Briefings, Reports

Roadmap for progressing on loss and damage

From the G7 summit to COP27 

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A woman carries supplies through a flooded street in Cap Haitien, Haiti, after extreme flooding. Loss and damage from climate change is hitting communities across the world.
A woman carries supplies through a flooded street in Cap Haïtien, Haiti, after extreme flooding. Loss and damage from climate change is hitting communities across the world. Photo by Logan Abassi via UN Photo on flickr.

2022 is a critical year for making progress on loss and damage. Climate change is hitting communities in all parts of the world, with rich and poorer countries alike feeling the impacts. The climate threat multiplier is creating urgent finance gaps that aren’t being filled. This is a moral blight, but it is also creating global financial instability and security risks. Addressing loss and damage is in everyone’s interests. 

The Glasgow COP last year was a turning point, with political commitment to tackle loss and damage, but disappointment from many that what was agreed only amounted to more talks. The “Glasgow Dialogue” started at the recent climate conference in Bonn. Despite universal recognition of the importance of the issue, there was little concrete progress. Frustrations are growing as the urgency of the problem is not matched by action.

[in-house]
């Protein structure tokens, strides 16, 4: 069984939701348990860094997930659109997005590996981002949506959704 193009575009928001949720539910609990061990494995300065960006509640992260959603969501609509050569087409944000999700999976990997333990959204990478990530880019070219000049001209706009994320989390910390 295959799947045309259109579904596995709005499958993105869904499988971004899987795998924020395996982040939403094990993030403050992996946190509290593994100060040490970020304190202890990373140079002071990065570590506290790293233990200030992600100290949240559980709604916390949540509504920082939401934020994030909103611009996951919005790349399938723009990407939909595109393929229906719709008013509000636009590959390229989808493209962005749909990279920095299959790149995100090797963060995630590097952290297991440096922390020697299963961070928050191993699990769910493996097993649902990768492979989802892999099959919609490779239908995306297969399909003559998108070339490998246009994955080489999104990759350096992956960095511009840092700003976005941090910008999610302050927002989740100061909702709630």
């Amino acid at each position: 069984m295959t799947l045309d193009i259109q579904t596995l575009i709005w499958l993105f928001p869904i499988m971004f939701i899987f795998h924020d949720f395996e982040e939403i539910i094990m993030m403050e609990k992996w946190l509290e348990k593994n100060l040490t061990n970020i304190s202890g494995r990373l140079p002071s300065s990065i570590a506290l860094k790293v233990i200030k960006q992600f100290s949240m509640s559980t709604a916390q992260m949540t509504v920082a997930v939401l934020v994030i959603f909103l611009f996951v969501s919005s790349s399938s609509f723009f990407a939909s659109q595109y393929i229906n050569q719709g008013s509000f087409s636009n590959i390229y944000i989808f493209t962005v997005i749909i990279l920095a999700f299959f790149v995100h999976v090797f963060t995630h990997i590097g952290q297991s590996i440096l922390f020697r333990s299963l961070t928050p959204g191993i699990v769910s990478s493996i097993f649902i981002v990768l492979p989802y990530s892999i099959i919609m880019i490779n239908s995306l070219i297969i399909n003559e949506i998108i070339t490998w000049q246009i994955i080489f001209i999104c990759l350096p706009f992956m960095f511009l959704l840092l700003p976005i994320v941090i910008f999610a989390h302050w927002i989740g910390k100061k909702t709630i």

The G7 have a unique role to play on this issue. G7 Ministers took a step forward in May when they recognised their role in providing public and private finance for loss and damage. Expectations are high that German and G7 leadership can further shift the dial at Schloss Elmau this week. 

This briefing sets out why loss and damage matters, and who needs to act to enable the agreement of a credible package of measures at COP27. This would contain:

  1. An agreed way forward on raising and delivering the finance required, estimated to be as much as $290 – $580 billion per year by 2030.
  2. A strengthening of the risk ecosystem to address, avert and minimise loss and damage.  
  3. A credible plan that charts a way forward to 2024, ensuring the Glasgow Dialogue is not just another talking shop, but genuinely delivers to those that are impacted most by climate change.   

Read the briefing in full.

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